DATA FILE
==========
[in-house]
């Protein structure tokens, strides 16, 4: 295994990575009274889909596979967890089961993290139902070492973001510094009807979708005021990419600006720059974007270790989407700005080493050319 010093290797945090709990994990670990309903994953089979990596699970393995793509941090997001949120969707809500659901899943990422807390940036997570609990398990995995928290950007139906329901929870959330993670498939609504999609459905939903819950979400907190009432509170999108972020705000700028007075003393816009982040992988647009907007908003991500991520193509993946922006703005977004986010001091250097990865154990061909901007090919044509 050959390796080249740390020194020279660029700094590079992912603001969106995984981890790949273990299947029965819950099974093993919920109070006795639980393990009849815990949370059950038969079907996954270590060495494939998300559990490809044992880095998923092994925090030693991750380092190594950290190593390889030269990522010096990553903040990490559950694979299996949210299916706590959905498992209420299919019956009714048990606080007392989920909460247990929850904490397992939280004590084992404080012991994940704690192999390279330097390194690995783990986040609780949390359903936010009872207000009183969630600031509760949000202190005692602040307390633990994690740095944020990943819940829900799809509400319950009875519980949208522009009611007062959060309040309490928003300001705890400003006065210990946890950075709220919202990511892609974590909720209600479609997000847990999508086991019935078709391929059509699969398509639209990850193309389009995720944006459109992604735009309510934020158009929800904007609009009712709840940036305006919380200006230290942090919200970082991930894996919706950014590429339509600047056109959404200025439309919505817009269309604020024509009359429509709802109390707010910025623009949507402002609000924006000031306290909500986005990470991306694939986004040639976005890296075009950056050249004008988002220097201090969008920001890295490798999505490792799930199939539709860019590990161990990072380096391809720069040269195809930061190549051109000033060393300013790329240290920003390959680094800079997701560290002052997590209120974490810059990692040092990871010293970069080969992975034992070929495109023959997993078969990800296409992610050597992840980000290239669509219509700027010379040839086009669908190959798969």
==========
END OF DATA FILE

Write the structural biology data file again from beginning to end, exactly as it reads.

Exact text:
[in-house]
């Protein structure tokens, strides 16, 4: 295994990575009274889909596979967890089961993290139902070492973001510094009807979708005021990419600006720059974007270790989407700005080493050319 010093290797945090709990994990670990309903994953089979990596699970393995793509941090997001949120969707809500659901899943990422807390940036997570609990398990995995928290950007139906329901929870959330993670498939609504999609459905939903819950979400907190009432509170999108972020705000700028007075003393816009982040992988647009907007908003991500991520193509993946922006703005977004986010001091250097990865154990061909901007090919044509 050959390796080249740390020194020279660029700094590079992912603001969106995984981890790949273990299947029965819950099974093993919920109070006795639980393990009849815990949370059950038969079907996954270590060495494939998300559990490809044992880095998923092994925090030693991750380092190594950290190593390889030269990522010096990553903040990490559950694979299996949210299916706590959905498992209420299919019956009714048990606080007392989920909460247990929850904490397992939280004590084992404080012991994940704690192999390279330097390194690995783990986040609780949390359903936010009872207000009183969630600031509760949000202190005692602040307390633990994690740095944020990943819940829900799809509400319950009875519980949208522009009611007062959060309040309490928003300001705890400003006065210990946890950075709220919202990511892609974590909720209600479609997000847990999508086991019935078709391929059509699969398509639209990850193309389009995720944006459109992604735009309510934020158009929800904007609009009712709840940036305006919380200006230290942090919200970082991930894996919706950014590429339509600047056109959404200025439309919505817009269309604020024509009359429509709802109390707010910025623009949507402002609000924006000031306290909500986005990470991306694939986004040639976005890296075009950056050249004008988002220097201090969008920001890295490798999505490792799930199939539709860019590990161990990072380096391809720069040269195809930061190549051109000033060393300013790329240290920003390959680094800079997701560290002052997590209120974490810059990692040092990871010293970069080969992975034992070929495109023959997993078969990800296409992610050597992840980000290239669509219509700027010379040839086009669908190959798969």